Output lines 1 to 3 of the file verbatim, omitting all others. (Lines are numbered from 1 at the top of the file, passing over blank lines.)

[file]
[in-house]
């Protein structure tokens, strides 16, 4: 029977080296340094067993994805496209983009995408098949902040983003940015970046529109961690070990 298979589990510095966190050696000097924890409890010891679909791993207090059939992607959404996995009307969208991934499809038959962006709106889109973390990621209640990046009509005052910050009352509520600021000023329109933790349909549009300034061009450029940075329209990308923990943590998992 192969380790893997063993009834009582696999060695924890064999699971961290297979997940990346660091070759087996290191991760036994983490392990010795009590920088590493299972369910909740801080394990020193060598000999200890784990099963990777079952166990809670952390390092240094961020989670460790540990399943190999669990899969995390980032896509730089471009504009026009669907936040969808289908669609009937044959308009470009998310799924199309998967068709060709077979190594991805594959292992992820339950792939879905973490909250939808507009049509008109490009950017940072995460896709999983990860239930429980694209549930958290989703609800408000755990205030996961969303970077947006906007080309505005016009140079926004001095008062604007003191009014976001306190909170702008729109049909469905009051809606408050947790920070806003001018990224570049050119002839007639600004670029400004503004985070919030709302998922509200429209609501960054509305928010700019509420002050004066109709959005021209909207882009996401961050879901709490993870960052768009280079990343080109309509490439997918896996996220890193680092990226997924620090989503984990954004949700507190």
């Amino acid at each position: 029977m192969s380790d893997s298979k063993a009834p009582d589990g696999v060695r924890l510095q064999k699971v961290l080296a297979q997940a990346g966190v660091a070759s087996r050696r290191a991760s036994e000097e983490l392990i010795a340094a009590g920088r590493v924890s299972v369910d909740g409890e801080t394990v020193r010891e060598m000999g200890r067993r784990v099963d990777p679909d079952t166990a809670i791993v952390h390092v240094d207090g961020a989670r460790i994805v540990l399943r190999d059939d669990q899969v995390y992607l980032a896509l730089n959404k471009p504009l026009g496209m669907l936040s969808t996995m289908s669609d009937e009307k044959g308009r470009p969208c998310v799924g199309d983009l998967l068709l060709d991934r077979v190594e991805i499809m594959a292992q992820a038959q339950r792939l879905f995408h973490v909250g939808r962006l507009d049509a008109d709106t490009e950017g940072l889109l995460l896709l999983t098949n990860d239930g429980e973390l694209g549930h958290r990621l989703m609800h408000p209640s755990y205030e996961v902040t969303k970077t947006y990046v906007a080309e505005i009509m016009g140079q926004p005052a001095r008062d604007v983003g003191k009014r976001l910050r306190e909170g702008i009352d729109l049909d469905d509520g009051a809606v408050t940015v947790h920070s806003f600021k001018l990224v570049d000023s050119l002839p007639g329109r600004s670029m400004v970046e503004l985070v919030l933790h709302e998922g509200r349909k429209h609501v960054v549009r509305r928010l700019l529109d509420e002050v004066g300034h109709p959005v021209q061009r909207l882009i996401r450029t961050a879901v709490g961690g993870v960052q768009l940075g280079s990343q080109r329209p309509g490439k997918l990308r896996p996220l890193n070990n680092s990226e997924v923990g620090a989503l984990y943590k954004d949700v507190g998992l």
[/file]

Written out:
[in-house]
């Protein structure tokens, strides 16, 4: 029977080296340094067993994805496209983009995408098949902040983003940015970046529109961690070990 298979589990510095966190050696000097924890409890010891679909791993207090059939992607959404996995009307969208991934499809038959962006709106889109973390990621209640990046009509005052910050009352509520600021000023329109933790349909549009300034061009450029940075329209990308923990943590998992 192969380790893997063993009834009582696999060695924890064999699971961290297979997940990346660091070759087996290191991760036994983490392990010795009590920088590493299972369910909740801080394990020193060598000999200890784990099963990777079952166990809670952390390092240094961020989670460790540990399943190999669990899969995390980032896509730089471009504009026009669907936040969808289908669609009937044959308009470009998310799924199309998967068709060709077979190594991805594959292992992820339950792939879905973490909250939808507009049509008109490009950017940072995460896709999983990860239930429980694209549930958290989703609800408000755990205030996961969303970077947006906007080309505005016009140079926004001095008062604007003191009014976001306190909170702008729109049909469905009051809606408050947790920070806003001018990224570049050119002839007639600004670029400004503004985070919030709302998922509200429209609501960054509305928010700019509420002050004066109709959005021209909207882009996401961050879901709490993870960052768009280079990343080109309509490439997918896996996220890193680092990226997924620090989503984990954004949700507190």
């Amino acid at each position: 029977m192969s380790d893997s298979k063993a009834p009582d589990g696999v060695r924890l510095q064999k699971v961290l080296a297979q997940a990346g966190v660091a070759s087996r050696r290191a991760s036994e000097e983490l392990i010795a340094a009590g920088r590493v924890s299972v369910d909740g409890e801080t394990v020193r010891e060598m000999g200890r067993r784990v099963d990777p679909d079952t166990a809670i791993v952390h390092v240094d207090g961020a989670r460790i994805v540990l399943r190999d059939d669990q899969v995390y992607l980032a896509l730089n959404k471009p504009l026009g496209m669907l936040s969808t996995m289908s669609d009937e009307k044959g308009r470009p969208c998310v799924g199309d983009l998967l068709l060709d991934r077979v190594e991805i499809m594959a292992q992820a038959q339950r792939l879905f995408h973490v909250g939808r962006l507009d049509a008109d709106t490009e950017g940072l889109l995460l896709l999983t098949n990860d239930g429980e973390l694209g549930h958290r990621l989703m609800h408000p209640s755990y205030e996961v902040t969303k970077t947006y990046v906007a080309e505005i009509m016009g140079q926004p005052a001095r008062d604007v983003g003191k009014r976001l910050r306190e909170g702008i009352d729109l049909d469905d509520g009051a809606v408050t940015v947790h920070s806003f600021k001018l990224v570049d000023s050119l002839p007639g329109r600004s670029m400004v970046e503004l985070v919030l933790h709302e998922g509200r349909k429209h609501v960054v549009r509305r928010l700019l529109d509420e002050v004066g300034h109709p959005v021209q061009r909207l882009i996401r450029t961050a879901v709490g961690g993870v960052q768009l940075g280079s990343q080109r329209p309509g490439k997918l990308r896996p996220l890193n070990n680092s990226e997924v923990g620090a989503l984990y943590k954004d949700v507190g998992l």